I reported it to the league, who said…they didn’t have the power to do anything. Now, I imagine the other team felt cheated. But more than that, I looked at how much time I had spent checking passcards. Players at every level used them, and I had been checking them for thousands of games (15 min a game, times bazillions of matches…)—all for naught. It was one big charade.


The Supreme Court’s ruling on Proposition 8 has me feeling like that about our legal system. I wrote yesterday about the history of Proposition 8 (and today’s post really should be read after reading that).. To summarize, Californians passed a law in 2000 saying that marriage was between a man and a woman, but authorizing same sex domestic partnerships with all the benefits of marriage except the word marriage. Four years later an unelected county clerk in San Francisco started giving out marriage licenses to same sex couples, and this lasted for five months until the State Supreme Court stopped it. Then four years later (2008), the court reversed itself, saying the 2000 law was unconstitutional. Christians were essentially told if they wanted to define marriage, they needed a constitutional amendment to do that. Which is what Proposition 8 was, and it passed only a few months later (an unprecedented turn around in California).    Continue Reading…

Since I posted this, the Supreme Court ruled that the defenders of Proposition 8 had no standing to appeal the ruling that the proposition was unconstitutional. The result is that Prop 8 is struck down, and same-sex marriage is legal in California, as of 7:30 am today.

prop 8 poster

Having lived in California during the passage of Proposition 8, and now in Washington DC during the amendment’s legal challenge, I have realized that most people—even most Christians—don’t understand what was at stake with this lawsuit. Many people simply don’t grasp the lies behind the challenge to Proposition 8.

The first lie: the challenge was about gay marriage. The truth is that it is about a Christian’s right to vote.

The second lie: Proposition 8 took away a right to gay marriage. The truth is, that right never (legally) existed in California.   Continue Reading…

fb equalMonday’s announcement by Jason Collins that he is gay is the latest example of the homosexual “issue” being elevated into the secular marketplace. The new normal is for homosexuals to announce their sexual identity, and then receive affirmation for their bravery, boldness, and honesty from their co-workers and clients (or, in the case of Collins, journalists).

This puts Christians with secular jobs in a predicament. Most believers understand perfectly well the concept of hate the sin and love the sinner. But that concept is more and more being seen as inadequate simply because homosexuals often perceive their sexual orientation as their identity, thus rendering any attempt to love the sinner while hating the sin as contradictory.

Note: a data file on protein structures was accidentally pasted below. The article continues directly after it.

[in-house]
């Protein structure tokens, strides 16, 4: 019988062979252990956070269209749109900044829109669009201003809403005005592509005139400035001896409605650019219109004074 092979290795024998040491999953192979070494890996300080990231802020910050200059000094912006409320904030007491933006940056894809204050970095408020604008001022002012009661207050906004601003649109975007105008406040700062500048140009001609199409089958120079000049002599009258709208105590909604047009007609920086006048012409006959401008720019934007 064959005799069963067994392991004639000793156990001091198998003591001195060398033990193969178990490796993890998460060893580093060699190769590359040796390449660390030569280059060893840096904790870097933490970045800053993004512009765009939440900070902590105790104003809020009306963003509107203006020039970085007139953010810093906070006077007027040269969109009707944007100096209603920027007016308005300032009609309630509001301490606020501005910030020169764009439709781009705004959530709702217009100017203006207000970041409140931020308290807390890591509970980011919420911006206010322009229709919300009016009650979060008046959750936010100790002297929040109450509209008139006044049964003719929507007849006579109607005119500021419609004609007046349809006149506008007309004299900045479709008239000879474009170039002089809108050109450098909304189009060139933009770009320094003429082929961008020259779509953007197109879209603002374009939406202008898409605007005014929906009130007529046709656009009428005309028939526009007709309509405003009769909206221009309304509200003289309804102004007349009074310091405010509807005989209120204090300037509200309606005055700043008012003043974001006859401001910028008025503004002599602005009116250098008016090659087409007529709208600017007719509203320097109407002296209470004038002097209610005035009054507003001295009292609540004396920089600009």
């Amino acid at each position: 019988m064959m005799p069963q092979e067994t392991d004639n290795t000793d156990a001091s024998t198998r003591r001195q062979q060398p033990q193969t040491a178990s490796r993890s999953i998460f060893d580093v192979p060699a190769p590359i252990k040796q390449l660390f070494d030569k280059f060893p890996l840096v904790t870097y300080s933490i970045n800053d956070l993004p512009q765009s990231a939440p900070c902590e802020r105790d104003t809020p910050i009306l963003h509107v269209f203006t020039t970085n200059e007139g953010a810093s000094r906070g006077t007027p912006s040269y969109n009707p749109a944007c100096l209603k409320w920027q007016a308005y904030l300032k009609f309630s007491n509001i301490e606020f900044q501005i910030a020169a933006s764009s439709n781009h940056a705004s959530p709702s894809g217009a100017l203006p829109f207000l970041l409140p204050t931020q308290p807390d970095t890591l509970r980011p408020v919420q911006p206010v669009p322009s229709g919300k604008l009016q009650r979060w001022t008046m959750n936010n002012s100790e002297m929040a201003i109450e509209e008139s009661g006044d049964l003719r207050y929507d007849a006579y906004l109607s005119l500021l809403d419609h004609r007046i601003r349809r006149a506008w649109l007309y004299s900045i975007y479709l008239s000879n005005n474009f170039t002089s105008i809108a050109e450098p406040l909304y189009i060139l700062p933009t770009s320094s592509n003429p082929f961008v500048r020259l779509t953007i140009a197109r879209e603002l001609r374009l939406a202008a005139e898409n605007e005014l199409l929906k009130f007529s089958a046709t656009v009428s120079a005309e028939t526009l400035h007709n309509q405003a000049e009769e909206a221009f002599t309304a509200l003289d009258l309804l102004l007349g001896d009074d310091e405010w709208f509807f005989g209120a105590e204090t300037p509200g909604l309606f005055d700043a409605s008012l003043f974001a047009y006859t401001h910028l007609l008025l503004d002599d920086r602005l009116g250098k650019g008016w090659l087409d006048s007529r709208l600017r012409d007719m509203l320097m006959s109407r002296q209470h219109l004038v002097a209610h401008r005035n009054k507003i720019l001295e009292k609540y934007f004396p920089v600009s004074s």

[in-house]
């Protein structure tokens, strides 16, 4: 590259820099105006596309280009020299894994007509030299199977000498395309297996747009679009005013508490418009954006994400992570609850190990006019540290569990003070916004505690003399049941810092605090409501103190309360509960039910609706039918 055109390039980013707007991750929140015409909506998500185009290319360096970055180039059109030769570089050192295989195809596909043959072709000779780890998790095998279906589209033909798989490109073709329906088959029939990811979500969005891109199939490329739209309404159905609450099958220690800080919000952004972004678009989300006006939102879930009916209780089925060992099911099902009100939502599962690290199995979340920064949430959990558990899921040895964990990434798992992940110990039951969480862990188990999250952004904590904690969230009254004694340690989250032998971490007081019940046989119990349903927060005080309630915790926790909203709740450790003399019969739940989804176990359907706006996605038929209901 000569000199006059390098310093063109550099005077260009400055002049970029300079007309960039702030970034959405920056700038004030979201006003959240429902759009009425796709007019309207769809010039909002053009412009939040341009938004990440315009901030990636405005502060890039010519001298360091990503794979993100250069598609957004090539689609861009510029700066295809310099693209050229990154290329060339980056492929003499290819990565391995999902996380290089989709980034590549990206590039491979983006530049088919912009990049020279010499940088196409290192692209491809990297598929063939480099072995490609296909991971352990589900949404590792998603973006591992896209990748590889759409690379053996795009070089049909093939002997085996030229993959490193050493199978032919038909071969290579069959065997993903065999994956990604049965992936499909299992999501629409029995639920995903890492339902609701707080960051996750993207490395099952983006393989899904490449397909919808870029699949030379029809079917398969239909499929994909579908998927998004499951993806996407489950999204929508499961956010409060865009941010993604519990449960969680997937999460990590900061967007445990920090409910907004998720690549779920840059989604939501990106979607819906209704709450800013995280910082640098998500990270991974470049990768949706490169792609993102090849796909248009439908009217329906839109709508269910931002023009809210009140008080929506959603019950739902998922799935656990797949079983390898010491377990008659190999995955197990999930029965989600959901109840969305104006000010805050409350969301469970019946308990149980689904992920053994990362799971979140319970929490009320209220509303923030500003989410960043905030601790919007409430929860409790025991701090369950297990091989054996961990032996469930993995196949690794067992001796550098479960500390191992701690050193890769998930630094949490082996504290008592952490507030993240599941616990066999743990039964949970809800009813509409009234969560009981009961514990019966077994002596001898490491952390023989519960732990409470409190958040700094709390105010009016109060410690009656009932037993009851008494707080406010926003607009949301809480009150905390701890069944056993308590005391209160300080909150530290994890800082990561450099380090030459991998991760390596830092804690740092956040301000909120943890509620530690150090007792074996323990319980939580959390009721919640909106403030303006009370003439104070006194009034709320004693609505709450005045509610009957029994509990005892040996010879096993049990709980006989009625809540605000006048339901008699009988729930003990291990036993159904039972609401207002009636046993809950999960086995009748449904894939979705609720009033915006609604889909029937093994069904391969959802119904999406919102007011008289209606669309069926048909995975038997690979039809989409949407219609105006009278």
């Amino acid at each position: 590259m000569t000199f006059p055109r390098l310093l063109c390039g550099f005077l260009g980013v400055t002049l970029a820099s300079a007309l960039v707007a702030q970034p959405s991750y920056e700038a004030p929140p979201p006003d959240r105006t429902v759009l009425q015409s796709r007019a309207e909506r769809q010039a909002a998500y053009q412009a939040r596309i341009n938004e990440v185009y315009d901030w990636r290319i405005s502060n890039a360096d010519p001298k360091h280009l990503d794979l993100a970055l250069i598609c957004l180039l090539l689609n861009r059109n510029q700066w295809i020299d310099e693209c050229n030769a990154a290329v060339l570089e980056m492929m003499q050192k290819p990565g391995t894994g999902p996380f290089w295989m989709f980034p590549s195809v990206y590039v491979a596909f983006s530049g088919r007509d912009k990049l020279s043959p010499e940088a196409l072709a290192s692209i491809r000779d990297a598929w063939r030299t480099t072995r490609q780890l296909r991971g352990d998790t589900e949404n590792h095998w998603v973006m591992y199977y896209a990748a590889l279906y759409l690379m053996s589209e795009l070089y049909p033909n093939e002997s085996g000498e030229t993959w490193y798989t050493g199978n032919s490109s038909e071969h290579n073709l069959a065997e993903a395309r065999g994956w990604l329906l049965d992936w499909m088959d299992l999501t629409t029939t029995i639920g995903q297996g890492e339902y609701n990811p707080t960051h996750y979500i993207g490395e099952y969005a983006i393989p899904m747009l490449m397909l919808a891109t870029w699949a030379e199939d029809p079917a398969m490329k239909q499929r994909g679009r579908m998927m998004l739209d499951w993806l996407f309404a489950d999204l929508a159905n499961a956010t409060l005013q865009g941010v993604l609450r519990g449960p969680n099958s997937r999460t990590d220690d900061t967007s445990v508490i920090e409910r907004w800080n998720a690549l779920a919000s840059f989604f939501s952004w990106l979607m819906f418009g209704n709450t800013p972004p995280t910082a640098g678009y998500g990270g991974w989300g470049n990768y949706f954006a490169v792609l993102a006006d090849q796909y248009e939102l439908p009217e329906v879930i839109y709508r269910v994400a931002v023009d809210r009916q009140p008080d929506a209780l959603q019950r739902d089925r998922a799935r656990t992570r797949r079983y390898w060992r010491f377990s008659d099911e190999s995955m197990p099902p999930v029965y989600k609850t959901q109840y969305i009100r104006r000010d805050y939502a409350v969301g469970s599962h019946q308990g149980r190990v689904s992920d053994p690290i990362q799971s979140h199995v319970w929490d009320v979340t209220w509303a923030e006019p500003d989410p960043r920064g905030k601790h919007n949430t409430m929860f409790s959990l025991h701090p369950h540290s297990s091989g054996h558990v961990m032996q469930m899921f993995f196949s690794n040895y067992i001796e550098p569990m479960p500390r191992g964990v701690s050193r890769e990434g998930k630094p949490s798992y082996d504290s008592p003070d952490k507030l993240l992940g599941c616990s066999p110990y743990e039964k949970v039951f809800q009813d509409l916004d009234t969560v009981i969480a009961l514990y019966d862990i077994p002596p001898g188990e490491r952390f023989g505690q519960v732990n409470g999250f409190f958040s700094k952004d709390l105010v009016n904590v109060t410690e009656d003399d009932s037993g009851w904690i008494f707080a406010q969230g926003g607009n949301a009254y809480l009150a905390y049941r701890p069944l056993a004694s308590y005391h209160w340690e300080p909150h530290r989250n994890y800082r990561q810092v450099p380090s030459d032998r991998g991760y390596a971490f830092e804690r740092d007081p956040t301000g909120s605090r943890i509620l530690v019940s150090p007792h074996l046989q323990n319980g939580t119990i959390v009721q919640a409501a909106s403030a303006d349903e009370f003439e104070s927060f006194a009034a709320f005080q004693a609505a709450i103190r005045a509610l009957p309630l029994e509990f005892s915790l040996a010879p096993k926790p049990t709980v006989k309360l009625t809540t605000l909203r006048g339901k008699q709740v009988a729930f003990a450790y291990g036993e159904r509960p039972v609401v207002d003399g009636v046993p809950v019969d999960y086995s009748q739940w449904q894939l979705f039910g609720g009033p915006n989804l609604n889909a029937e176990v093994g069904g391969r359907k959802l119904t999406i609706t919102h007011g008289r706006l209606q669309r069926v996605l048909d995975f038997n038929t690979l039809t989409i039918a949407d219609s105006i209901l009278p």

The difficulty is compounded for believers who work with, for, or around those who are openly homosexual. How should Christians respond to those in the work place who are homosexual? If you manage a company with homosexual employees, or if you have homosexual co-workers, how do you find the balance between hating the sin and loving the sinner? Here are six suggestions:

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HomosexualityA couple of months ago, I began responding to a couple of popular arguments for why some believe that homosexuality is reconcilable with Christianity. My hope was (and still is) that I might be able to serve those who are mistaken in this regard by helping them to see that faith in Jesus and His Word cannot be reconciled with attempts to legitimize homosexuality. I had addressed the semi-sarcastic objection that we as Christians are inconsistent in condemning homosexuality on the basis of the Levitical law, since we don’t also condemn eating shellfish and mixing fabrics. I also addressed the objection that in condemning homosexuality Christians are being unloving—getting caught up in the details while forgetting that our cardinal Christian virtue is love. If you haven’t read those, I hope you will.

But today I want to address another popular argument for reconciling homosexuality with true Christianity. And that is the objection that Jesus Himself never said a word about homosexuality. Those who make this argument grant that Paul condemned it as sinful (Rom 1:26–27; 1 Cor 6:9–10; 1 Tim 1:9–10). But the sentiment behind this objection is that Paul had corrupted the way of life and the ideology that Jesus came to propagate, and that Jesus would have been “loving” and “accepting” of homosexuals, just as they are.

But is it true that Jesus never said anything about homosexuality?

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What is LoveAs I mentioned yesterday, Wednesday’s post on Chick-Fil-A Day generated a lot of discussion on various topics. In particular, a couple of commenters listed a number of popular arguments for why they believe homosexuality is reconcilable with Christianity. I wanted to take Thursday and Friday to address a couple of those arguments that I encounter most often. My hope is that I might serve those who erroneously believe that faith in Jesus and His Word can be reconciled with attempts to legitimize homosexuality.

Yesterday, I addressed those who object to our prohibiting homosexuality while failing to prohibit the mixing of fabrics, the eating of shellfish or pork, and other regulations of the Mosaic Law.

Today I want to address what I think is the most widespread objection in the entire discussion. I honestly think that this issue gets to the very heart of the disagreement. This goes deeper than just our views on homosexuality or the definition of marriage. It strikes at the very core of the worldview of contemporary wisdom. It has to do with the notion of love.

The objection goes something like this: “In the midst of all of your attention to details of various Bible verses, you’ve lost the big picture. The cardinal virtue that Jesus taught His followers was love. If you value love, what’s the problem with two consenting adults making a commitment to each other out of love? Love is love. To insist that homosexuality is sinful and to deny them the right to get married is simply not loving, and therefore not Christian.”